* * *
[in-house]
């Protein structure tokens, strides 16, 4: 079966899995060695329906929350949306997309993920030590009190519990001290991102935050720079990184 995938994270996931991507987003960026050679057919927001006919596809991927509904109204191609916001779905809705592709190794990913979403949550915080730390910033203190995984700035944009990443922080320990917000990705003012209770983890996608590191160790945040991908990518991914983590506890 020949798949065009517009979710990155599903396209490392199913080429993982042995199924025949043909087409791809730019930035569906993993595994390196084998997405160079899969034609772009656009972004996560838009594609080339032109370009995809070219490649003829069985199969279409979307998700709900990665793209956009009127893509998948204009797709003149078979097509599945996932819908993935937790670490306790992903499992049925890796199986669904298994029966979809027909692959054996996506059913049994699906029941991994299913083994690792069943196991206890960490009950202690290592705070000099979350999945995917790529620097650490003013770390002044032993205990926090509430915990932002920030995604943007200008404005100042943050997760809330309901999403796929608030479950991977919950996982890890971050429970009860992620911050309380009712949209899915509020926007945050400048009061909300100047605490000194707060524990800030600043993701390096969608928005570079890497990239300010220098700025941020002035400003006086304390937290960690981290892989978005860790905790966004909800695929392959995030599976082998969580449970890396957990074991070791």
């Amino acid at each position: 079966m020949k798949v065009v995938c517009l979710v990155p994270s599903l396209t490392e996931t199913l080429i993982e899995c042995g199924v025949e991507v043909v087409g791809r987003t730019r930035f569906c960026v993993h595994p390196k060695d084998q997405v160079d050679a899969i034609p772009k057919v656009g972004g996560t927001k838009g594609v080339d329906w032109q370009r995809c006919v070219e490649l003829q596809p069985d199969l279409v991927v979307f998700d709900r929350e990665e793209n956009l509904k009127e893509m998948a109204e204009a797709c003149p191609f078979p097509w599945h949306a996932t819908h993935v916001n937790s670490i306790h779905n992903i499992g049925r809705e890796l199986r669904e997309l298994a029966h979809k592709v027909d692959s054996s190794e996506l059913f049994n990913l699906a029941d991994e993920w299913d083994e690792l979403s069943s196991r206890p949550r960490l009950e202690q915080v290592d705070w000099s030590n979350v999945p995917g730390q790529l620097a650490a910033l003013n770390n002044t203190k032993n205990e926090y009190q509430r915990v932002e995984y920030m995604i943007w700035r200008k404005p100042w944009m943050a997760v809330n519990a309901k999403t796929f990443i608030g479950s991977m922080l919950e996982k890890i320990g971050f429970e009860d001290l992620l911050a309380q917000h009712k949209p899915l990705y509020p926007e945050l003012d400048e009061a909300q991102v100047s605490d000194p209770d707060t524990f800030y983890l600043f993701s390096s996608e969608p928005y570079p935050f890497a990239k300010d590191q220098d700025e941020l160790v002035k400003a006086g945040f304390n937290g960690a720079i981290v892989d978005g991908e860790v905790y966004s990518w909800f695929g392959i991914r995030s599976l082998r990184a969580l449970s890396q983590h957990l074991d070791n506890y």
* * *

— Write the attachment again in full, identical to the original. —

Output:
[in-house]
């Protein structure tokens, strides 16, 4: 079966899995060695329906929350949306997309993920030590009190519990001290991102935050720079990184 995938994270996931991507987003960026050679057919927001006919596809991927509904109204191609916001779905809705592709190794990913979403949550915080730390910033203190995984700035944009990443922080320990917000990705003012209770983890996608590191160790945040991908990518991914983590506890 020949798949065009517009979710990155599903396209490392199913080429993982042995199924025949043909087409791809730019930035569906993993595994390196084998997405160079899969034609772009656009972004996560838009594609080339032109370009995809070219490649003829069985199969279409979307998700709900990665793209956009009127893509998948204009797709003149078979097509599945996932819908993935937790670490306790992903499992049925890796199986669904298994029966979809027909692959054996996506059913049994699906029941991994299913083994690792069943196991206890960490009950202690290592705070000099979350999945995917790529620097650490003013770390002044032993205990926090509430915990932002920030995604943007200008404005100042943050997760809330309901999403796929608030479950991977919950996982890890971050429970009860992620911050309380009712949209899915509020926007945050400048009061909300100047605490000194707060524990800030600043993701390096969608928005570079890497990239300010220098700025941020002035400003006086304390937290960690981290892989978005860790905790966004909800695929392959995030599976082998969580449970890396957990074991070791």
């Amino acid at each position: 079966m020949k798949v065009v995938c517009l979710v990155p994270s599903l396209t490392e996931t199913l080429i993982e899995c042995g199924v025949e991507v043909v087409g791809r987003t730019r930035f569906c960026v993993h595994p390196k060695d084998q997405v160079d050679a899969i034609p772009k057919v656009g972004g996560t927001k838009g594609v080339d329906w032109q370009r995809c006919v070219e490649l003829q596809p069985d199969l279409v991927v979307f998700d709900r929350e990665e793209n956009l509904k009127e893509m998948a109204e204009a797709c003149p191609f078979p097509w599945h949306a996932t819908h993935v916001n937790s670490i306790h779905n992903i499992g049925r809705e890796l199986r669904e997309l298994a029966h979809k592709v027909d692959s054996s190794e996506l059913f049994n990913l699906a029941d991994e993920w299913d083994e690792l979403s069943s196991r206890p949550r960490l009950e202690q915080v290592d705070w000099s030590n979350v999945p995917g730390q790529l620097a650490a910033l003013n770390n002044t203190k032993n205990e926090y009190q509430r915990v932002e995984y920030m995604i943007w700035r200008k404005p100042w944009m943050a997760v809330n519990a309901k999403t796929f990443i608030g479950s991977m922080l919950e996982k890890i320990g971050f429970e009860d001290l992620l911050a309380q917000h009712k949209p899915l990705y509020p926007e945050l003012d400048e009061a909300q991102v100047s605490d000194p209770d707060t524990f800030y983890l600043f993701s390096s996608e969608p928005y570079p935050f890497a990239k300010d590191q220098d700025e941020l160790v002035k400003a006086g945040f304390n937290g960690a720079i981290v892989d978005g991908e860790v905790y966004s990518w909800f695929g392959i991914r995030s599976l082998r990184a969580l449970s890396q983590h957990l074991d070791n506890y």